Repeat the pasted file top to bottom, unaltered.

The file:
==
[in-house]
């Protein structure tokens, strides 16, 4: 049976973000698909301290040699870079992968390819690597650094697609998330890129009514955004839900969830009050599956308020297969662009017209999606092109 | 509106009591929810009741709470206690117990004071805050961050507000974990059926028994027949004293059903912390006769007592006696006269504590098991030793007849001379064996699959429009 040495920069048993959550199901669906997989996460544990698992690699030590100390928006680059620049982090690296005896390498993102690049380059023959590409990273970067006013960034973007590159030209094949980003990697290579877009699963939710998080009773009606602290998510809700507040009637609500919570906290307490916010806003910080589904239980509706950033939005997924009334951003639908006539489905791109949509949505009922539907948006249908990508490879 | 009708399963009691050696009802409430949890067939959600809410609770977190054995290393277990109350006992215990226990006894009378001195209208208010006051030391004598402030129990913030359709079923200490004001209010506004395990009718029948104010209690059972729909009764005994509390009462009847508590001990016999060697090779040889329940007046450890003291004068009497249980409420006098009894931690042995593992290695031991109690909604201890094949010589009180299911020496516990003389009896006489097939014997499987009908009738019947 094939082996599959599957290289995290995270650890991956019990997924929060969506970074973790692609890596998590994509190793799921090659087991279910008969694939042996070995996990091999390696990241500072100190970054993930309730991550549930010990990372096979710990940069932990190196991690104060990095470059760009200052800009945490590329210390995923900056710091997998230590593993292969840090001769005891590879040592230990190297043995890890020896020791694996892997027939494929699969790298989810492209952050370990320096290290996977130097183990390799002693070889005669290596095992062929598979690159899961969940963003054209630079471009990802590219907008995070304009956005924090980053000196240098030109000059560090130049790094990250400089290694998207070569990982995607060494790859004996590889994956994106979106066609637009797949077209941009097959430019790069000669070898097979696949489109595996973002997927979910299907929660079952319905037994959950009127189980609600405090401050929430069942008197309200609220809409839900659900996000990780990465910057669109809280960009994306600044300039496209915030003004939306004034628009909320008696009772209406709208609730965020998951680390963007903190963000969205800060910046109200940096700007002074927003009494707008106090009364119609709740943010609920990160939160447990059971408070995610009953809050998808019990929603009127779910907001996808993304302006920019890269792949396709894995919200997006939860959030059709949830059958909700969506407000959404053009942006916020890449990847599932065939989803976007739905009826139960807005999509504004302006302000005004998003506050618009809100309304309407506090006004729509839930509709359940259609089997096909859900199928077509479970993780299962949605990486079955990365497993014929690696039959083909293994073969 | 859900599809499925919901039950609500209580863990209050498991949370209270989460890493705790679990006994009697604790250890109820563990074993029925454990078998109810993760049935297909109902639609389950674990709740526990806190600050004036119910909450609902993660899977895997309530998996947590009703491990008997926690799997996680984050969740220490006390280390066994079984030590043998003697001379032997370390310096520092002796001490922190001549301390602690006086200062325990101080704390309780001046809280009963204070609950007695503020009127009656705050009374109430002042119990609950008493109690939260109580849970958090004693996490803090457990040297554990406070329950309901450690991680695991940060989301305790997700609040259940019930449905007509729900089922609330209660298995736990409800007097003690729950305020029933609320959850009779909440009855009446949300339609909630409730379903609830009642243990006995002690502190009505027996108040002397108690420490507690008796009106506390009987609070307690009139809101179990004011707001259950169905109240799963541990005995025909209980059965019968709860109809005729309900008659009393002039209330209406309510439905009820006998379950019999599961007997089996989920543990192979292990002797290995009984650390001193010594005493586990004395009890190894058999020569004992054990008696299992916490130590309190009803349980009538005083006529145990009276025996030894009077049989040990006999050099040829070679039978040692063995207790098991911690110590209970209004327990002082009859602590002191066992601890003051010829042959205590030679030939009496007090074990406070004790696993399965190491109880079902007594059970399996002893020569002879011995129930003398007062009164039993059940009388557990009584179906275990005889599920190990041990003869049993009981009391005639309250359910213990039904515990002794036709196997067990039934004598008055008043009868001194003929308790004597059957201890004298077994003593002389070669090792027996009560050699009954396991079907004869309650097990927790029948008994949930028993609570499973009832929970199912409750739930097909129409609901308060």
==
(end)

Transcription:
[in-house]
């Protein structure tokens, strides 16, 4: 049976973000698909301290040699870079992968390819690597650094697609998330890129009514955004839900969830009050599956308020297969662009017209999606092109 | 509106009591929810009741709470206690117990004071805050961050507000974990059926028994027949004293059903912390006769007592006696006269504590098991030793007849001379064996699959429009 040495920069048993959550199901669906997989996460544990698992690699030590100390928006680059620049982090690296005896390498993102690049380059023959590409990273970067006013960034973007590159030209094949980003990697290579877009699963939710998080009773009606602290998510809700507040009637609500919570906290307490916010806003910080589904239980509706950033939005997924009334951003639908006539489905791109949509949505009922539907948006249908990508490879 | 009708399963009691050696009802409430949890067939959600809410609770977190054995290393277990109350006992215990226990006894009378001195209208208010006051030391004598402030129990913030359709079923200490004001209010506004395990009718029948104010209690059972729909009764005994509390009462009847508590001990016999060697090779040889329940007046450890003291004068009497249980409420006098009894931690042995593992290695031991109690909604201890094949010589009180299911020496516990003389009896006489097939014997499987009908009738019947 094939082996599959599957290289995290995270650890991956019990997924929060969506970074973790692609890596998590994509190793799921090659087991279910008969694939042996070995996990091999390696990241500072100190970054993930309730991550549930010990990372096979710990940069932990190196991690104060990095470059760009200052800009945490590329210390995923900056710091997998230590593993292969840090001769005891590879040592230990190297043995890890020896020791694996892997027939494929699969790298989810492209952050370990320096290290996977130097183990390799002693070889005669290596095992062929598979690159899961969940963003054209630079471009990802590219907008995070304009956005924090980053000196240098030109000059560090130049790094990250400089290694998207070569990982995607060494790859004996590889994956994106979106066609637009797949077209941009097959430019790069000669070898097979696949489109595996973002997927979910299907929660079952319905037994959950009127189980609600405090401050929430069942008197309200609220809409839900659900996000990780990465910057669109809280960009994306600044300039496209915030003004939306004034628009909320008696009772209406709208609730965020998951680390963007903190963000969205800060910046109200940096700007002074927003009494707008106090009364119609709740943010609920990160939160447990059971408070995610009953809050998808019990929603009127779910907001996808993304302006920019890269792949396709894995919200997006939860959030059709949830059958909700969506407000959404053009942006916020890449990847599932065939989803976007739905009826139960807005999509504004302006302000005004998003506050618009809100309304309407506090006004729509839930509709359940259609089997096909859900199928077509479970993780299962949605990486079955990365497993014929690696039959083909293994073969 | 859900599809499925919901039950609500209580863990209050498991949370209270989460890493705790679990006994009697604790250890109820563990074993029925454990078998109810993760049935297909109902639609389950674990709740526990806190600050004036119910909450609902993660899977895997309530998996947590009703491990008997926690799997996680984050969740220490006390280390066994079984030590043998003697001379032997370390310096520092002796001490922190001549301390602690006086200062325990101080704390309780001046809280009963204070609950007695503020009127009656705050009374109430002042119990609950008493109690939260109580849970958090004693996490803090457990040297554990406070329950309901450690991680695991940060989301305790997700609040259940019930449905007509729900089922609330209660298995736990409800007097003690729950305020029933609320959850009779909440009855009446949300339609909630409730379903609830009642243990006995002690502190009505027996108040002397108690420490507690008796009106506390009987609070307690009139809101179990004011707001259950169905109240799963541990005995025909209980059965019968709860109809005729309900008659009393002039209330209406309510439905009820006998379950019999599961007997089996989920543990192979292990002797290995009984650390001193010594005493586990004395009890190894058999020569004992054990008696299992916490130590309190009803349980009538005083006529145990009276025996030894009077049989040990006999050099040829070679039978040692063995207790098991911690110590209970209004327990002082009859602590002191066992601890003051010829042959205590030679030939009496007090074990406070004790696993399965190491109880079902007594059970399996002893020569002879011995129930003398007062009164039993059940009388557990009584179906275990005889599920190990041990003869049993009981009391005639309250359910213990039904515990002794036709196997067990039934004598008055008043009868001194003929308790004597059957201890004298077994003593002389070669090792027996009560050699009954396991079907004869309650097990927790029948008994949930028993609570499973009832929970199912409750739930097909129409609901308060």